US military to open its own GitHub repository

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US military to open its own GitHub repository

Prepares for unusual legal obstacles.

The US Department of Defense plans to set up an open source code repository on GitHub in an effort to increase its appeal to potential hires in the dev community.

Defense, driven by its digital services arm DDS, is working to stand up, which will eventually become home to a range of federal software tools created by the US federal government.

“With, DoD can access a depth and breadth of technical skill previously underutilised while offering software tools created by the government for free public use,” it said.

The department says it wants to “tap into a worldwide community of developers to collectively speed up and strengthen the software development process”.

In exchange, it will make unclassified code produced by the DoD freely available to the open source community.

But DoD will have to overcome more than the usual roadblocks before goes live, due to the unique circumstances of US federal agencies which don’t enjoy the same copyright protections as other organisations - upsetting the usual operation of open source licences.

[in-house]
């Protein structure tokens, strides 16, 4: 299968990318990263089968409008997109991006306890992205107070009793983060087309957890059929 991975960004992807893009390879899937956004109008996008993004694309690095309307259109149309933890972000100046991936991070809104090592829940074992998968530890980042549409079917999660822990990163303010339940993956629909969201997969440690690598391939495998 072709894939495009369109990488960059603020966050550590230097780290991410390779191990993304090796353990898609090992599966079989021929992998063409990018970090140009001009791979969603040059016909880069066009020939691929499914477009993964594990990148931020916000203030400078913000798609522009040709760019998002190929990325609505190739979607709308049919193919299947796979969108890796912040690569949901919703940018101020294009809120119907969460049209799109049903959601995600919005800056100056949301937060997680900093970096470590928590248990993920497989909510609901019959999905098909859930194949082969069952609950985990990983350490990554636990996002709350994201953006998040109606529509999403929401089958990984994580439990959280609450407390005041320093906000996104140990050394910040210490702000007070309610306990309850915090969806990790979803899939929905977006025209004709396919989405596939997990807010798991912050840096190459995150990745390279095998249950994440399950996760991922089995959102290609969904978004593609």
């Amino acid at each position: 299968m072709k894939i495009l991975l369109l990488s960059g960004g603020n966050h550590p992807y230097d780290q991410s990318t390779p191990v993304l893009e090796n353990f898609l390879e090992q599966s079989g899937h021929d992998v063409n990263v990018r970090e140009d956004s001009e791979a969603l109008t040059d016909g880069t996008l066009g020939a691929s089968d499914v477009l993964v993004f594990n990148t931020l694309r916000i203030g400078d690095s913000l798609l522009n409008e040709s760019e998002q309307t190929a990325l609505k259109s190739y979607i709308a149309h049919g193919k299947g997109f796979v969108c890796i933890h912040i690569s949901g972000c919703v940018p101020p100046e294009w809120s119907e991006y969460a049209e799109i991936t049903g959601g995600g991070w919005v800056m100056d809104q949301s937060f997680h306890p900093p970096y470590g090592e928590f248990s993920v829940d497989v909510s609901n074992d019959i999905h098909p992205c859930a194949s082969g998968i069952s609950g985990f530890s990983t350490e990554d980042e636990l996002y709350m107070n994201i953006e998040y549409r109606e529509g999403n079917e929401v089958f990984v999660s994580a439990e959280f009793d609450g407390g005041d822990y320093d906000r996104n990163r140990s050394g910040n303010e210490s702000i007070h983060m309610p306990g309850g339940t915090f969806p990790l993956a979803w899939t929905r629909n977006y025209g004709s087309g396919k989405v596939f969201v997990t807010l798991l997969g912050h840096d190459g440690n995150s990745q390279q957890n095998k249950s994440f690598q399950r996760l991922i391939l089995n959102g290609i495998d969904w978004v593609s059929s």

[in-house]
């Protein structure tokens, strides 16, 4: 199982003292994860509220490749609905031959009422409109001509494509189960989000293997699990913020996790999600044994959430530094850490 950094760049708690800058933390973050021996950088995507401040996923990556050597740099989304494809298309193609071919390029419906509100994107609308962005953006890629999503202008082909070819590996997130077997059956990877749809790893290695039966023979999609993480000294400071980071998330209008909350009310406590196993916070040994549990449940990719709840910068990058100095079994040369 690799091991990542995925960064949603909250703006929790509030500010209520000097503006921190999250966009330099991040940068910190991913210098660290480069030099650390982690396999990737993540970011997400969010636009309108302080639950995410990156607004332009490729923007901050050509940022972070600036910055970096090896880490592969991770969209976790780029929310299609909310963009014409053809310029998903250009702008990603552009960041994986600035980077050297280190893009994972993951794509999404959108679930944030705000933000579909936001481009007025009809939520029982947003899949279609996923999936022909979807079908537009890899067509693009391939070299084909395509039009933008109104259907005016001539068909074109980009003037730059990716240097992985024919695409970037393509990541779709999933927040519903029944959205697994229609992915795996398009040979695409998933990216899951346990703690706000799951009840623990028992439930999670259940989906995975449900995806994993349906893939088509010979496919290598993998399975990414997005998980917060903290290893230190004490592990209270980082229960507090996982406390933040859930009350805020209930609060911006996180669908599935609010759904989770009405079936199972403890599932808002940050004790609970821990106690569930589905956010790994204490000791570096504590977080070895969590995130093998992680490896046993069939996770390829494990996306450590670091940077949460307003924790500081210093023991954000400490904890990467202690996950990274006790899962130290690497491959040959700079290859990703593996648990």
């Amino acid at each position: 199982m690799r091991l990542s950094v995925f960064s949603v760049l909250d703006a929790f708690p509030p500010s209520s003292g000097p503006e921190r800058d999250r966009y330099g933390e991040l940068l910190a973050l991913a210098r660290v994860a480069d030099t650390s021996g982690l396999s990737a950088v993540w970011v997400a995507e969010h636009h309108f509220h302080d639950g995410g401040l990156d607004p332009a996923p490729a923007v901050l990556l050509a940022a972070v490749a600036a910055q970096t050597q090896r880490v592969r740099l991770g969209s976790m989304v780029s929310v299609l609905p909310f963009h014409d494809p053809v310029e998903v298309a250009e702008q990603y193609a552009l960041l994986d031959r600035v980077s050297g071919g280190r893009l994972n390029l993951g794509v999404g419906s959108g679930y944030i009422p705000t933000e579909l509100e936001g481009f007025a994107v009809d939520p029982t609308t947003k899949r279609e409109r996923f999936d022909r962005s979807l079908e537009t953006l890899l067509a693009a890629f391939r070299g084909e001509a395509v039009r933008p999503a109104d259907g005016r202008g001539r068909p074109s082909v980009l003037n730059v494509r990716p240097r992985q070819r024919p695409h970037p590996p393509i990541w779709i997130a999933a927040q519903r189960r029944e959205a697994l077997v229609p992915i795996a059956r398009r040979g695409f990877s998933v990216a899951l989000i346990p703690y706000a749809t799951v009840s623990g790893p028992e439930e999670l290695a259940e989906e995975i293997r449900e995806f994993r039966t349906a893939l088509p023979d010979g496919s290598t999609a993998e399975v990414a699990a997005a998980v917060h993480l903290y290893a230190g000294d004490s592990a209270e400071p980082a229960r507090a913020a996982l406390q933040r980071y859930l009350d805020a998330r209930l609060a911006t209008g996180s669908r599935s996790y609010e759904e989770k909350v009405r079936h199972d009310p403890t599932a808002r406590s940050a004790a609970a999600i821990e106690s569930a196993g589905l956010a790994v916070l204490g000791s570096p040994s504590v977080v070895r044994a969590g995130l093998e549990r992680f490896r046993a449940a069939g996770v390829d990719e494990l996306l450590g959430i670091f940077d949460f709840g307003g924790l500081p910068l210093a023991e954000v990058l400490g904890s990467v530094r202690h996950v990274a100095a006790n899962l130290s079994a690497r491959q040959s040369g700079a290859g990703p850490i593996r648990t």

In a statement the department said it was “experimenting” with different legal options in consultation with the Open Source Initiative and the Free Software Foundation.

It wants to add contract provisions to its Defense Open Source Agreement to enable it to add commonly used licenses to DoD software projects.

“We want to better incorporate the norms of the open source and free software communities into the department,” Defense Digital Service lawyer Sharon Woods said.

“We hope this agreement will serve as a bridge so we can use widely adopted open source licenses even without US copyright protections.”

The department hopes to have finalised its code terms of use by the end of next month, and is inviting feedback from interested stakeholders on its current draft.

The DDS was set up in 2015 to bring some private sector nous to the organisation, and employs digital thinkers on short secondments from companies like Google, Amazon and Netflix.

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